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Current food trends lead us to believe that we need to be getting concentrated nutrition with every meal, but sometimes simplicity is just the ticket to get your vitality back on track.
Congee is one such dish that unashamedly flaunts its simplicity in being nothing more than rice or grain cooked in a generous amount of water. Described as a ‘grain soup’ or ‘grain porridge’, congee takes pride of place in many Asian cooking traditions and boasts a rich history spanning thousands of years. It is a culinary staple that is regarded as both a primary healing food offering gentle nourishment in times of weakness, and as a blank canvas to create spectacular comforting feasts. With a selection of delectable toppings and a smattering of seasoning it is a revitalising dish that is not shy on flavour.
THE MAGIC OF SIMPLICITYDigestion uses an extraordinary amount of energy during the day to process the foods you ingest. Eating very simple foods from time to time frees up a whole lot of energy so that the body can direct its resources towards healing and restoration. The invigorating qualities of congee lie primarily in the fact that the grain is cooked very gently for a long amount of time to produce a warming meal that the body assimilates with ease. It is typically served as a light breakfast providing just the right amount of fuel to embrace the day without overloading digestion, but is equally happy served as a scrumptious supper too. Experiment with quantities of water to produce a consistency that is just right for you. As a general rule, I will add more water to make a soup-like savoury congee, and less liquid for a thicker breakfast porridge. Once you have the basic recipe prepared it is time to get busy choosing exquisite toppings.
A BLANK CANVASWhen making congee avoid the tendency to add every health-giving ingredient to the mix in order to make it more nourishing – it may actually be more beneficial to select just a handful of additional ingredients and keep your combinations simple. Remember that simplicity is the key. Mixing and matching just a few ingredients at a time will not only keep things interesting on the palate, but allow you to discover those unique flavour combinations that are born of bold experimentation. After all, once you add congee to the diet you may just find yourself eating it on a regular basis. It is that good. Consider adding any of the following to your congee once cooked:Sliced vegetables: baby marrows, carrot, green beans, mushrooms, spring onion; Spice: chilli flakes, Chinese five-spice powder, grated ginger, turmeric; Herbs: dhania (fresh coriander), mint, parsley;A cherry on top: bean sprouts, croutons, kimchi, marinated tofu, seaweed, toasted seeds.A drizzle of good quality soy sauce and a sprinkling of white pepper and you are ready to go!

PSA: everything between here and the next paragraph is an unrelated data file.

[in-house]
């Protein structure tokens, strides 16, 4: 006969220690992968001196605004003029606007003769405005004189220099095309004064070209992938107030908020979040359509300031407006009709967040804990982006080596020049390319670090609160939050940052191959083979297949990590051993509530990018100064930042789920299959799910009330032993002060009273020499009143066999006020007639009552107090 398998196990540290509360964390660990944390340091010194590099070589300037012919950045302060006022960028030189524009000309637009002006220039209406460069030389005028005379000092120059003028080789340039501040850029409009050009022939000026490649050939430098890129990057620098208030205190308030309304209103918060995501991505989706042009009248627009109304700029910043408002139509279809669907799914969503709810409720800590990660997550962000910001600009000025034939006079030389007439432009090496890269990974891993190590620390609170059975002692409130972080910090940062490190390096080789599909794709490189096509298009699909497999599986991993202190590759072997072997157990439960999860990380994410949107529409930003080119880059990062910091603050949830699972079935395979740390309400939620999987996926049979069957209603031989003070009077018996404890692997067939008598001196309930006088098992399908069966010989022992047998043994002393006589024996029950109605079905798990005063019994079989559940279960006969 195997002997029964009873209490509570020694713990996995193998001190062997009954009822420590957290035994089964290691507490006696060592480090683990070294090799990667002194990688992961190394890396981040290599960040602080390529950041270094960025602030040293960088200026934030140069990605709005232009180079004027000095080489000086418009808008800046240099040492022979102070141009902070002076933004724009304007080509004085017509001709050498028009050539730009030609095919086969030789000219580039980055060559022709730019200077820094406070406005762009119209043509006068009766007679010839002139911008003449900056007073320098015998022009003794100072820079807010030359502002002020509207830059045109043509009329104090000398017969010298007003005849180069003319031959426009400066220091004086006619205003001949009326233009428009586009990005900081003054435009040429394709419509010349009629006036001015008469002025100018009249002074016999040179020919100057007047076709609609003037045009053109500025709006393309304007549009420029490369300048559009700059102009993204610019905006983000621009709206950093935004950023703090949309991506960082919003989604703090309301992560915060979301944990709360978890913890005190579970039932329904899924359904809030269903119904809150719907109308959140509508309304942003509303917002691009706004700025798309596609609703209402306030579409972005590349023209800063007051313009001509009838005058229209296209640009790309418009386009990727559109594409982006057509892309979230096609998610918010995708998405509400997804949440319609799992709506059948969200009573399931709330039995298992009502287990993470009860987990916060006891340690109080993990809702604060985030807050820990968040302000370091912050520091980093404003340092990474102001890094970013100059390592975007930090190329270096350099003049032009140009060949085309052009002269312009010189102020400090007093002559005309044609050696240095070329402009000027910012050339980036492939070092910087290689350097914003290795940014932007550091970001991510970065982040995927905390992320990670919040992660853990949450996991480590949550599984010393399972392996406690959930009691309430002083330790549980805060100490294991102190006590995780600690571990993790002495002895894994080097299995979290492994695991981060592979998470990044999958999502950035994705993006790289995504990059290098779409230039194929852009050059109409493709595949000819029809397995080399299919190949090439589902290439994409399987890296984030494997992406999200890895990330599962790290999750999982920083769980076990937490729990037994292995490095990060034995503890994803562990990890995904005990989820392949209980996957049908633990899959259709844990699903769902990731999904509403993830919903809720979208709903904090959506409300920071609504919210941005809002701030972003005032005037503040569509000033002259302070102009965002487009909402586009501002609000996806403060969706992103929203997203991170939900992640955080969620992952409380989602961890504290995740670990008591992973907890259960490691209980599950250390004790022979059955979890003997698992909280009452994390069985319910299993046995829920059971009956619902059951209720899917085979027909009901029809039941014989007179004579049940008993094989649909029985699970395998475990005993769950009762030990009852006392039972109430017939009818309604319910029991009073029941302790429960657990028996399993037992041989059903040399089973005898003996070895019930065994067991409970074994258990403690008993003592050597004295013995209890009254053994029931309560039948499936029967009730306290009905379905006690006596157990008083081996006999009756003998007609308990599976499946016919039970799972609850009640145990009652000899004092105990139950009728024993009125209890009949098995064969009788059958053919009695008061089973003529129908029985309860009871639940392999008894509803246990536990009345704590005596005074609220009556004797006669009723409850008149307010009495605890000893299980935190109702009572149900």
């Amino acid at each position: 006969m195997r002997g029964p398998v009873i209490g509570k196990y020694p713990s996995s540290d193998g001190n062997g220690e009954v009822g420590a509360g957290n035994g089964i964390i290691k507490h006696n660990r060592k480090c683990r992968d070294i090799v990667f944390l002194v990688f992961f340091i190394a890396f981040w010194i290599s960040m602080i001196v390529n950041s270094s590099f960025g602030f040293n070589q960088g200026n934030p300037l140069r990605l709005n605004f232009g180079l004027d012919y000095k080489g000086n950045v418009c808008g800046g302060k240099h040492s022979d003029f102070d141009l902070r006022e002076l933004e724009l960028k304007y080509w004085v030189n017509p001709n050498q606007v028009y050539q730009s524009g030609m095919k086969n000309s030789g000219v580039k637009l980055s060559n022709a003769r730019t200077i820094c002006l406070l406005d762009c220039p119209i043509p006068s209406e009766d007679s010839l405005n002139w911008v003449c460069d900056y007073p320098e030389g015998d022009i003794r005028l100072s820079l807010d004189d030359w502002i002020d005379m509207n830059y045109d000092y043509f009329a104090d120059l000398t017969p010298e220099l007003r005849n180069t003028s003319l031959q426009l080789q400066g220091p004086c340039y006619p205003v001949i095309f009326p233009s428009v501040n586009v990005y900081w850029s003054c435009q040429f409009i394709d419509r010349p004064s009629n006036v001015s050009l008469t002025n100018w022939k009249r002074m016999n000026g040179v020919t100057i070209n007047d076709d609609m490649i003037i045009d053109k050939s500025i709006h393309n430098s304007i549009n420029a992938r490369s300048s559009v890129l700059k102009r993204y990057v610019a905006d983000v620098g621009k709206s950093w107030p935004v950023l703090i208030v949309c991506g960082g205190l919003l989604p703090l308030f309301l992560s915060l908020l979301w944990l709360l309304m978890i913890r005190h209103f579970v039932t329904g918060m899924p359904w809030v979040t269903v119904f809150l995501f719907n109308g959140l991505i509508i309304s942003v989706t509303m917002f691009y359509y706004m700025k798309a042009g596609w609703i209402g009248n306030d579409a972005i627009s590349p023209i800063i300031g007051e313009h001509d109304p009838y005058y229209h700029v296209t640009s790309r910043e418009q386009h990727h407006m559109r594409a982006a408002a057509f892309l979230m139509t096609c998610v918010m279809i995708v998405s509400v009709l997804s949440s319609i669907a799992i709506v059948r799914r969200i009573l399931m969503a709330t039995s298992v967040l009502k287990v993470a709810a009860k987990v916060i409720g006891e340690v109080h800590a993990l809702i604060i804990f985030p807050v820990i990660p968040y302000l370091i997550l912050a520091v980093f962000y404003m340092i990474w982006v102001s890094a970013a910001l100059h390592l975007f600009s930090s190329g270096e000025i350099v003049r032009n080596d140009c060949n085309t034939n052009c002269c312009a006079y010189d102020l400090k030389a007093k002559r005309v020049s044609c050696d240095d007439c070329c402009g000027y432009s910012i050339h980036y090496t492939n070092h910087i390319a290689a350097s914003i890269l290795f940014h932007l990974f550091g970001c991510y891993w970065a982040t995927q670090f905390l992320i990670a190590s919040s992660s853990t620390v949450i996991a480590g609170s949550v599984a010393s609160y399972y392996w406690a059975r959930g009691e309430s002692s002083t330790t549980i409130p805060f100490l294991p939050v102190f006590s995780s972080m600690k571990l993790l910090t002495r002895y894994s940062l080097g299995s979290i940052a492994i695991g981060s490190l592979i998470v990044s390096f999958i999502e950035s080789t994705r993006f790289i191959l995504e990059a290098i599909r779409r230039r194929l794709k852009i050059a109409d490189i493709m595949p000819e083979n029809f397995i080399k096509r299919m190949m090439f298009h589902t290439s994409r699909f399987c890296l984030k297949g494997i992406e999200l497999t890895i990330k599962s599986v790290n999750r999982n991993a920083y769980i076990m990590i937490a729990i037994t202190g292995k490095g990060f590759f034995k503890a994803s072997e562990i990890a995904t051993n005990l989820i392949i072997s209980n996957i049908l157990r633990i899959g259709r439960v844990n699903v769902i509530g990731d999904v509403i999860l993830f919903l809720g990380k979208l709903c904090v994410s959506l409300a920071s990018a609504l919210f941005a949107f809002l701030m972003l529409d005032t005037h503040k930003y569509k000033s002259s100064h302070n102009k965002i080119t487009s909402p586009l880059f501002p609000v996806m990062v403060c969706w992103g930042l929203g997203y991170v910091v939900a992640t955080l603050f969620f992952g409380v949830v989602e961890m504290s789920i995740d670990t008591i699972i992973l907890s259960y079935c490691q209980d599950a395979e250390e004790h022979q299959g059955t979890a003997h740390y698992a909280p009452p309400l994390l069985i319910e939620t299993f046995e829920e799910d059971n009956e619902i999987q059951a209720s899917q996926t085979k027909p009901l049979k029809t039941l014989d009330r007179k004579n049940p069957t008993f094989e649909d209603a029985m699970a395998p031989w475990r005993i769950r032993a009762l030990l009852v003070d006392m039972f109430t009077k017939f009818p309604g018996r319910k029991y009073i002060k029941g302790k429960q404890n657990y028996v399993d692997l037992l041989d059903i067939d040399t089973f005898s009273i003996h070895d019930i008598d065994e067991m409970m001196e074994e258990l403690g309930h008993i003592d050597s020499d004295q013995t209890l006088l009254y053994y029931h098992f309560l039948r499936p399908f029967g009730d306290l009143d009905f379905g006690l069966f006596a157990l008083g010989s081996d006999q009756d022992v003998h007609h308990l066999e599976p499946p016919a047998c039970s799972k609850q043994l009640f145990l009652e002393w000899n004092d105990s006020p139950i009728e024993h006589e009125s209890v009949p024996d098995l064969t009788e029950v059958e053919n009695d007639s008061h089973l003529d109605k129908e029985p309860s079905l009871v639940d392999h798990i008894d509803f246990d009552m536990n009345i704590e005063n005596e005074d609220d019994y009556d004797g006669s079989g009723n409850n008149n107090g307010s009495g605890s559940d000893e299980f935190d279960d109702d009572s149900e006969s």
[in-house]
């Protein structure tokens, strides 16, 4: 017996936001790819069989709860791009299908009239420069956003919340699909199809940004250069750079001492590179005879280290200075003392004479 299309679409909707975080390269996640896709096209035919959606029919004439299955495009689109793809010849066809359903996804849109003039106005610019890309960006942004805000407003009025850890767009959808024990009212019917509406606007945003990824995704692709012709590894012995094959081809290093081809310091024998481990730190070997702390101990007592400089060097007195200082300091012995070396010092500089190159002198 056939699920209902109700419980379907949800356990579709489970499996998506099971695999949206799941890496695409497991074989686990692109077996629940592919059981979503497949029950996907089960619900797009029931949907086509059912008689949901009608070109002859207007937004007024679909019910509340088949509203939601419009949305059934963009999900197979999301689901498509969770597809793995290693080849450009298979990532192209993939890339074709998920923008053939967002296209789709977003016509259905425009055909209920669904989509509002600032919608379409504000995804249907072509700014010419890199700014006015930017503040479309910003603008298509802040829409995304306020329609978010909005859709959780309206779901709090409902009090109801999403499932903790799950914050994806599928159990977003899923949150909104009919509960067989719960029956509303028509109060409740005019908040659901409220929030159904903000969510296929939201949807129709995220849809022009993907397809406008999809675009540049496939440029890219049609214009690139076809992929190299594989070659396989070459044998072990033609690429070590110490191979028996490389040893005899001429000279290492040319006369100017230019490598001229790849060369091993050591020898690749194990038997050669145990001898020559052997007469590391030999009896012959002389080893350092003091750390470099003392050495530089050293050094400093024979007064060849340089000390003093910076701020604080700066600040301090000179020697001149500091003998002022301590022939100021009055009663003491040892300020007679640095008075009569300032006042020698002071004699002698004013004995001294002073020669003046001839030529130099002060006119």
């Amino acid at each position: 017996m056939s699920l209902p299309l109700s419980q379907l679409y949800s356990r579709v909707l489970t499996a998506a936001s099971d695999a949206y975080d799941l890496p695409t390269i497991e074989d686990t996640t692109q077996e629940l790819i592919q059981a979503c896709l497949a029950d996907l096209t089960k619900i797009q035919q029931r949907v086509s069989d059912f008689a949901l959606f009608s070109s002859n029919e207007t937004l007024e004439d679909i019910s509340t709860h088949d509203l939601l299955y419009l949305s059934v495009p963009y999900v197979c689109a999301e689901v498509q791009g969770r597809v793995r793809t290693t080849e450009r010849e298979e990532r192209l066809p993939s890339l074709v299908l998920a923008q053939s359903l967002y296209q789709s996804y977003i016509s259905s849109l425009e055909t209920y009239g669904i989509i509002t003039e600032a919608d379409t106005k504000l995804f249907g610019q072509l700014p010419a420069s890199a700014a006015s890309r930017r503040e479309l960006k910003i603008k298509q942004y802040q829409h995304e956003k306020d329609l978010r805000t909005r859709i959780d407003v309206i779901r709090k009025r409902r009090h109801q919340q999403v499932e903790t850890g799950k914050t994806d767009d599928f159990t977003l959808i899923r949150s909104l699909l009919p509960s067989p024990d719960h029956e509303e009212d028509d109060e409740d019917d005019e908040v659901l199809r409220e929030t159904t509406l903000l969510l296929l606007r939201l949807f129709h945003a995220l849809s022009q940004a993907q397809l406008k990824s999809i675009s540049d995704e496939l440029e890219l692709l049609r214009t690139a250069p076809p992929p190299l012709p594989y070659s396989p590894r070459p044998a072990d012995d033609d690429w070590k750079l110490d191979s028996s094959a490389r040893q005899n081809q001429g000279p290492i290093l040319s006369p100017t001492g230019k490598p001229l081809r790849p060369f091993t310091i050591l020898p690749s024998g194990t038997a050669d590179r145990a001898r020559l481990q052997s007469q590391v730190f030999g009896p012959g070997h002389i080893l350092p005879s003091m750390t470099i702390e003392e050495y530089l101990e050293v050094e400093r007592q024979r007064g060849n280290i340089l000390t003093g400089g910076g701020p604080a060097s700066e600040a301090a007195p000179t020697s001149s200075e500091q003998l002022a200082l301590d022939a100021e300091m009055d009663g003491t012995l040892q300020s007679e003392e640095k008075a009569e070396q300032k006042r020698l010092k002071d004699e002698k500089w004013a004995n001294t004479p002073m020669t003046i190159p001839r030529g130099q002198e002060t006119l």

A gruel by any other nameCongee is known by many names throughout Asia, but all refer to the same dish. The Chinese term ‘congee’ is a transliteration of Indian Kanji, and is also referred to as Jook in Korea and Kayu in Japan. The Portuguese chicken soup Canja is again derived from congee. Each regional version brings with it subtle variations in seasoning and consistency, but the basic ingredients remain the same.
Sweet CongeeAdd just a pinch of salt and a handful of raisins to your congee while cooking. Serve with a dash of coconut milk and sprinkle of cinnamon for a warming sweet breakfast bowl.
Egg drop soupTo boost the protein content of congee, a beaten egg can be whisked into the soup minutes before serving to make an authentic Chinese ‘Egg Drop Soup.’ Use only organic or free-range eggs whenever possible.
Basic Rice CongeeI usually use Bonnet rice for this recipe, as it cooks up quickly. Brown rice makes an excellent fibre-rich congee, but the cooking time will be dramatically increased. Once you have the hang of the basic recipe, experiment with grains like millet and quinoa to make equally satisfying congee. The possibilities are truly endless. Ingredients1 cup rice, rinsed6 to 8 cups waterSalt and white pepper to taste1 tsp sesame oilTo serve: Spring onion/vegetables/sprouts/soy sauce
Method1. Place the rice in a large pot with the water. Bring to the boil and simmer gently for 1 to 2 hours until thick and creamy.2. Add salt and white pepper to taste and sesame oil before serving. 3. Serve with a selection of toppings and a drizzle of soy sauce.
He studied Holistic Nutrition in the UK, returning to South Africa in 2007. He was the resident cook at the Buddhist Retreat Centre in Ixopo and created the recipes for the extremely popular book The Cake the Buddha Ate. His first solo book, Retreat – The Joy of Conscious Eating, was published in 2014 and has earned Daniel the affectionate title of ‘South Africa’s most beloved vegetarian chef’. He teaches popular cookery retreats around the country with a strong emphasis on seasonal eating.
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